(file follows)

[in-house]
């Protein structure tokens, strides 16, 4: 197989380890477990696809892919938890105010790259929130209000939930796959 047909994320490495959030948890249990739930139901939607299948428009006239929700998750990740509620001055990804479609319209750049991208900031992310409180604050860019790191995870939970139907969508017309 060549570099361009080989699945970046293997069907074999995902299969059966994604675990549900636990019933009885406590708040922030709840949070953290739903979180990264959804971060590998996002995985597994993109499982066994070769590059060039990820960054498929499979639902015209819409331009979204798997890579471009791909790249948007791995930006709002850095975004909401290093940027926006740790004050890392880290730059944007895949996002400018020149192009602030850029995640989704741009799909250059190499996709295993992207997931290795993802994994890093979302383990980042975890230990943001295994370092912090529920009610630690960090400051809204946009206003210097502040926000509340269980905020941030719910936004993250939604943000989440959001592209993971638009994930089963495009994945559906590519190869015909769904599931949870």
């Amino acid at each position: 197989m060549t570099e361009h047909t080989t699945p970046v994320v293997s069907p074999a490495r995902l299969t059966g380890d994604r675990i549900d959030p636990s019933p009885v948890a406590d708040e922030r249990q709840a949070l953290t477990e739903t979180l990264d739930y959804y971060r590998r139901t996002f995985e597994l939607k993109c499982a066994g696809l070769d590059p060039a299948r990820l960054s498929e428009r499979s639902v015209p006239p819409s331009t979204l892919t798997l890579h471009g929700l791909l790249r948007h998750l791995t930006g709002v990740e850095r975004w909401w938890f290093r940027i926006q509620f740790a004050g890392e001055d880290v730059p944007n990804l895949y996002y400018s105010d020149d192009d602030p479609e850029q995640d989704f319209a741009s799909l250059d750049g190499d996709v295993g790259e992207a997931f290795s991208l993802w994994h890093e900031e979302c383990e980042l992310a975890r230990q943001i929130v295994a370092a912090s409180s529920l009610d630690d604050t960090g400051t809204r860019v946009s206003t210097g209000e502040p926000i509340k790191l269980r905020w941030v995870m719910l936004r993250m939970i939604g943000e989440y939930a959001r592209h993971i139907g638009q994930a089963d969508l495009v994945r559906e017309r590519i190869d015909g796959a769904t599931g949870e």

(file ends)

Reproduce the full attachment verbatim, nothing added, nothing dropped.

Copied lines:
[in-house]
């Protein structure tokens, strides 16, 4: 197989380890477990696809892919938890105010790259929130209000939930796959 047909994320490495959030948890249990739930139901939607299948428009006239929700998750990740509620001055990804479609319209750049991208900031992310409180604050860019790191995870939970139907969508017309 060549570099361009080989699945970046293997069907074999995902299969059966994604675990549900636990019933009885406590708040922030709840949070953290739903979180990264959804971060590998996002995985597994993109499982066994070769590059060039990820960054498929499979639902015209819409331009979204798997890579471009791909790249948007791995930006709002850095975004909401290093940027926006740790004050890392880290730059944007895949996002400018020149192009602030850029995640989704741009799909250059190499996709295993992207997931290795993802994994890093979302383990980042975890230990943001295994370092912090529920009610630690960090400051809204946009206003210097502040926000509340269980905020941030719910936004993250939604943000989440959001592209993971638009994930089963495009994945559906590519190869015909769904599931949870």
């Amino acid at each position: 197989m060549t570099e361009h047909t080989t699945p970046v994320v293997s069907p074999a490495r995902l299969t059966g380890d994604r675990i549900d959030p636990s019933p009885v948890a406590d708040e922030r249990q709840a949070l953290t477990e739903t979180l990264d739930y959804y971060r590998r139901t996002f995985e597994l939607k993109c499982a066994g696809l070769d590059p060039a299948r990820l960054s498929e428009r499979s639902v015209p006239p819409s331009t979204l892919t798997l890579h471009g929700l791909l790249r948007h998750l791995t930006g709002v990740e850095r975004w909401w938890f290093r940027i926006q509620f740790a004050g890392e001055d880290v730059p944007n990804l895949y996002y400018s105010d020149d192009d602030p479609e850029q995640d989704f319209a741009s799909l250059d750049g190499d996709v295993g790259e992207a997931f290795s991208l993802w994994h890093e900031e979302c383990e980042l992310a975890r230990q943001i929130v295994a370092a912090s409180s529920l009610d630690d604050t960090g400051t809204r860019v946009s206003t210097g209000e502040p926000i509340k790191l269980r905020w941030v995870m719910l936004r993250m939970i939604g943000e989440y939930a959001r592209h993971i139907g638009q994930a089963d969508l495009v994945r559906e017309r590519i190869d015909g796959a769904t599931g949870e």